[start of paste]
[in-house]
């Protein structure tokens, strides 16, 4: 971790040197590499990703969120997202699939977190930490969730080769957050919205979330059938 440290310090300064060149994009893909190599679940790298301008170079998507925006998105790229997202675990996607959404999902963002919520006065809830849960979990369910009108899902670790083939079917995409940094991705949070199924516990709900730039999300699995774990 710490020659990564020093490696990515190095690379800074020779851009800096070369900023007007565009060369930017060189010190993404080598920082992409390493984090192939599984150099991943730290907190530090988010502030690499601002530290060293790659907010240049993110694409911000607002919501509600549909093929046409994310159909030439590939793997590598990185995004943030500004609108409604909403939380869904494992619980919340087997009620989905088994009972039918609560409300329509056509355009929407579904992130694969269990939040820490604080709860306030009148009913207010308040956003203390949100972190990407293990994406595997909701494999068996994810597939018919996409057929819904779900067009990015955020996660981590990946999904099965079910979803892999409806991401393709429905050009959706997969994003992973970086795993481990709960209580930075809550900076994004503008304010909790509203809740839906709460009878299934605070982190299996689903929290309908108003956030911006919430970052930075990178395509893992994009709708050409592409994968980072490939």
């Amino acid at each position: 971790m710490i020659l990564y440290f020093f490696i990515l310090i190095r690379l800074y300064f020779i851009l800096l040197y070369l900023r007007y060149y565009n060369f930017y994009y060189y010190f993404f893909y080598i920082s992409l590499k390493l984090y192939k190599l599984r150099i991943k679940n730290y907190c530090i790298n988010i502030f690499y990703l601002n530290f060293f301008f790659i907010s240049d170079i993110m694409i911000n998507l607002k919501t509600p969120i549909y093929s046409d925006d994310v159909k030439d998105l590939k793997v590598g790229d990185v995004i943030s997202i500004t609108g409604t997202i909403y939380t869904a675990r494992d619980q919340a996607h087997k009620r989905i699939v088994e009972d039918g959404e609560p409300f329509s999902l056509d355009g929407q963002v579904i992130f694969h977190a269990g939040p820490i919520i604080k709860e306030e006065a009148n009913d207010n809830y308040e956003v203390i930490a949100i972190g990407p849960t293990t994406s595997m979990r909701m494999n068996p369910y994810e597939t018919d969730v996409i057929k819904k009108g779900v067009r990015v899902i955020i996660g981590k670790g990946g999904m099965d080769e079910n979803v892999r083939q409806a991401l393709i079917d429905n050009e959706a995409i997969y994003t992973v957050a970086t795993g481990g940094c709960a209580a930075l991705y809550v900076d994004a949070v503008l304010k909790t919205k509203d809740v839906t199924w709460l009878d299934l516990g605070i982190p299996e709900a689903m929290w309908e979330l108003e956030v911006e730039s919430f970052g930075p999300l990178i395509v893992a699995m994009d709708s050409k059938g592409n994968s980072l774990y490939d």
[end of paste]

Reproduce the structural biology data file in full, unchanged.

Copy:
[in-house]
């Protein structure tokens, strides 16, 4: 971790040197590499990703969120997202699939977190930490969730080769957050919205979330059938 440290310090300064060149994009893909190599679940790298301008170079998507925006998105790229997202675990996607959404999902963002919520006065809830849960979990369910009108899902670790083939079917995409940094991705949070199924516990709900730039999300699995774990 710490020659990564020093490696990515190095690379800074020779851009800096070369900023007007565009060369930017060189010190993404080598920082992409390493984090192939599984150099991943730290907190530090988010502030690499601002530290060293790659907010240049993110694409911000607002919501509600549909093929046409994310159909030439590939793997590598990185995004943030500004609108409604909403939380869904494992619980919340087997009620989905088994009972039918609560409300329509056509355009929407579904992130694969269990939040820490604080709860306030009148009913207010308040956003203390949100972190990407293990994406595997909701494999068996994810597939018919996409057929819904779900067009990015955020996660981590990946999904099965079910979803892999409806991401393709429905050009959706997969994003992973970086795993481990709960209580930075809550900076994004503008304010909790509203809740839906709460009878299934605070982190299996689903929290309908108003956030911006919430970052930075990178395509893992994009709708050409592409994968980072490939």
């Amino acid at each position: 971790m710490i020659l990564y440290f020093f490696i990515l310090i190095r690379l800074y300064f020779i851009l800096l040197y070369l900023r007007y060149y565009n060369f930017y994009y060189y010190f993404f893909y080598i920082s992409l590499k390493l984090y192939k190599l599984r150099i991943k679940n730290y907190c530090i790298n988010i502030f690499y990703l601002n530290f060293f301008f790659i907010s240049d170079i993110m694409i911000n998507l607002k919501t509600p969120i549909y093929s046409d925006d994310v159909k030439d998105l590939k793997v590598g790229d990185v995004i943030s997202i500004t609108g409604t997202i909403y939380t869904a675990r494992d619980q919340a996607h087997k009620r989905i699939v088994e009972d039918g959404e609560p409300f329509s999902l056509d355009g929407q963002v579904i992130f694969h977190a269990g939040p820490i919520i604080k709860e306030e006065a009148n009913d207010n809830y308040e956003v203390i930490a949100i972190g990407p849960t293990t994406s595997m979990r909701m494999n068996p369910y994810e597939t018919d969730v996409i057929k819904k009108g779900v067009r990015v899902i955020i996660g981590k670790g990946g999904m099965d080769e079910n979803v892999r083939q409806a991401l393709i079917d429905n050009e959706a995409i997969y994003t992973v957050a970086t795993g481990g940094c709960a209580a930075l991705y809550v900076d994004a949070v503008l304010k909790t919205k509203d809740v839906t199924w709460l009878d299934l516990g605070i982190p299996e709900a689903m929290w309908e979330l108003e956030v911006e730039s919430f970052g930075p999300l990178i395509v893992a699995m994009d709708s050409k059938g592409n994968s980072l774990y490939d």